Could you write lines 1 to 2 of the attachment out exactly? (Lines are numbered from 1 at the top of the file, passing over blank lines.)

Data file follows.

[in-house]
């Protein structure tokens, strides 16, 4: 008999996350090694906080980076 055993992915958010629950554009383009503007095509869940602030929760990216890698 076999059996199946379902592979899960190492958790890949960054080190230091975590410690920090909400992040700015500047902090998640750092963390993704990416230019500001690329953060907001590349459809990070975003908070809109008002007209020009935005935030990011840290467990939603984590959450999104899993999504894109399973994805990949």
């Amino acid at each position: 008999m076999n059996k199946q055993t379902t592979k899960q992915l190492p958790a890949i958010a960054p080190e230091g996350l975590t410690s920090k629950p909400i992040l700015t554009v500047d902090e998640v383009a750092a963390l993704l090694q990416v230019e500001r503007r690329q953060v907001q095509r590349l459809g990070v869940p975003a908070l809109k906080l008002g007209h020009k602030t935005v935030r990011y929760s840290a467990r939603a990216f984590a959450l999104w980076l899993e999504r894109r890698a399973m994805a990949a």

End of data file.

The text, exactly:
[in-house]
């Protein structure tokens, strides 16, 4: 008999996350090694906080980076 055993992915958010629950554009383009503007095509869940602030929760990216890698 076999059996199946379902592979899960190492958790890949960054080190230091975590410690920090909400992040700015500047902090998640750092963390993704990416230019500001690329953060907001590349459809990070975003908070809109008002007209020009935005935030990011840290467990939603984590959450999104899993999504894109399973994805990949």